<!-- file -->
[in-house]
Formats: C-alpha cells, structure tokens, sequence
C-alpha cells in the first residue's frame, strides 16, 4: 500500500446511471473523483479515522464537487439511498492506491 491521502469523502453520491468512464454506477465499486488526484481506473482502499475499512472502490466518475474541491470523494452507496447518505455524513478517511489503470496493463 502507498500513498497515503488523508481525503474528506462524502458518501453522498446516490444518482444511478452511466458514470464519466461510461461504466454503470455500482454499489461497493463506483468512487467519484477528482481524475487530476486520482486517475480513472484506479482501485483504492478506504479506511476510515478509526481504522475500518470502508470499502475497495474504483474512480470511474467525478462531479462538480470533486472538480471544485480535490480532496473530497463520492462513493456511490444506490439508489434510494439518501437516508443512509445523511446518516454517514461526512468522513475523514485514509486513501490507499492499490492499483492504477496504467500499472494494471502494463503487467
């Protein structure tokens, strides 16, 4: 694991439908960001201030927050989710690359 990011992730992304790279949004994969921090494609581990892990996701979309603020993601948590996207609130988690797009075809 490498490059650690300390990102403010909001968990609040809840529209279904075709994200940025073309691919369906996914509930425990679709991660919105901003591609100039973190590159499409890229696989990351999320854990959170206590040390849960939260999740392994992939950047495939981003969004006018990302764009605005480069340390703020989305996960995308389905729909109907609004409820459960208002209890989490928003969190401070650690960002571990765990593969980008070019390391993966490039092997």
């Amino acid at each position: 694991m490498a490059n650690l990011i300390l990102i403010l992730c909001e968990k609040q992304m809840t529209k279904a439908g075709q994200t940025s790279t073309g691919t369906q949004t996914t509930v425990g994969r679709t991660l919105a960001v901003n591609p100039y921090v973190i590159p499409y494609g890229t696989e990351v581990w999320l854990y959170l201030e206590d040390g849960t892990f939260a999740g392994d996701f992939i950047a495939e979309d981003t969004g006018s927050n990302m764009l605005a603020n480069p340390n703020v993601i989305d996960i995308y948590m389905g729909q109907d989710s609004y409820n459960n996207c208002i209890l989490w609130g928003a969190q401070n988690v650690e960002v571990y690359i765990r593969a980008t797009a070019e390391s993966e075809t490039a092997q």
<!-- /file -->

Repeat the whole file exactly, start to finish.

[in-house]
Formats: C-alpha cells, structure tokens, sequence
C-alpha cells in the first residue's frame, strides 16, 4: 500500500446511471473523483479515522464537487439511498492506491 491521502469523502453520491468512464454506477465499486488526484481506473482502499475499512472502490466518475474541491470523494452507496447518505455524513478517511489503470496493463 502507498500513498497515503488523508481525503474528506462524502458518501453522498446516490444518482444511478452511466458514470464519466461510461461504466454503470455500482454499489461497493463506483468512487467519484477528482481524475487530476486520482486517475480513472484506479482501485483504492478506504479506511476510515478509526481504522475500518470502508470499502475497495474504483474512480470511474467525478462531479462538480470533486472538480471544485480535490480532496473530497463520492462513493456511490444506490439508489434510494439518501437516508443512509445523511446518516454517514461526512468522513475523514485514509486513501490507499492499490492499483492504477496504467500499472494494471502494463503487467
């Protein structure tokens, strides 16, 4: 694991439908960001201030927050989710690359 990011992730992304790279949004994969921090494609581990892990996701979309603020993601948590996207609130988690797009075809 490498490059650690300390990102403010909001968990609040809840529209279904075709994200940025073309691919369906996914509930425990679709991660919105901003591609100039973190590159499409890229696989990351999320854990959170206590040390849960939260999740392994992939950047495939981003969004006018990302764009605005480069340390703020989305996960995308389905729909109907609004409820459960208002209890989490928003969190401070650690960002571990765990593969980008070019390391993966490039092997």
């Amino acid at each position: 694991m490498a490059n650690l990011i300390l990102i403010l992730c909001e968990k609040q992304m809840t529209k279904a439908g075709q994200t940025s790279t073309g691919t369906q949004t996914t509930v425990g994969r679709t991660l919105a960001v901003n591609p100039y921090v973190i590159p499409y494609g890229t696989e990351v581990w999320l854990y959170l201030e206590d040390g849960t892990f939260a999740g392994d996701f992939i950047a495939e979309d981003t969004g006018s927050n990302m764009l605005a603020n480069p340390n703020v993601i989305d996960i995308y948590m389905g729909q109907d989710s609004y409820n459960n996207c208002i209890l989490w609130g928003a969190q401070n988690v650690e960002v571990y690359i765990r593969a980008t797009a070019e390391s993966e075809t490039a092997q």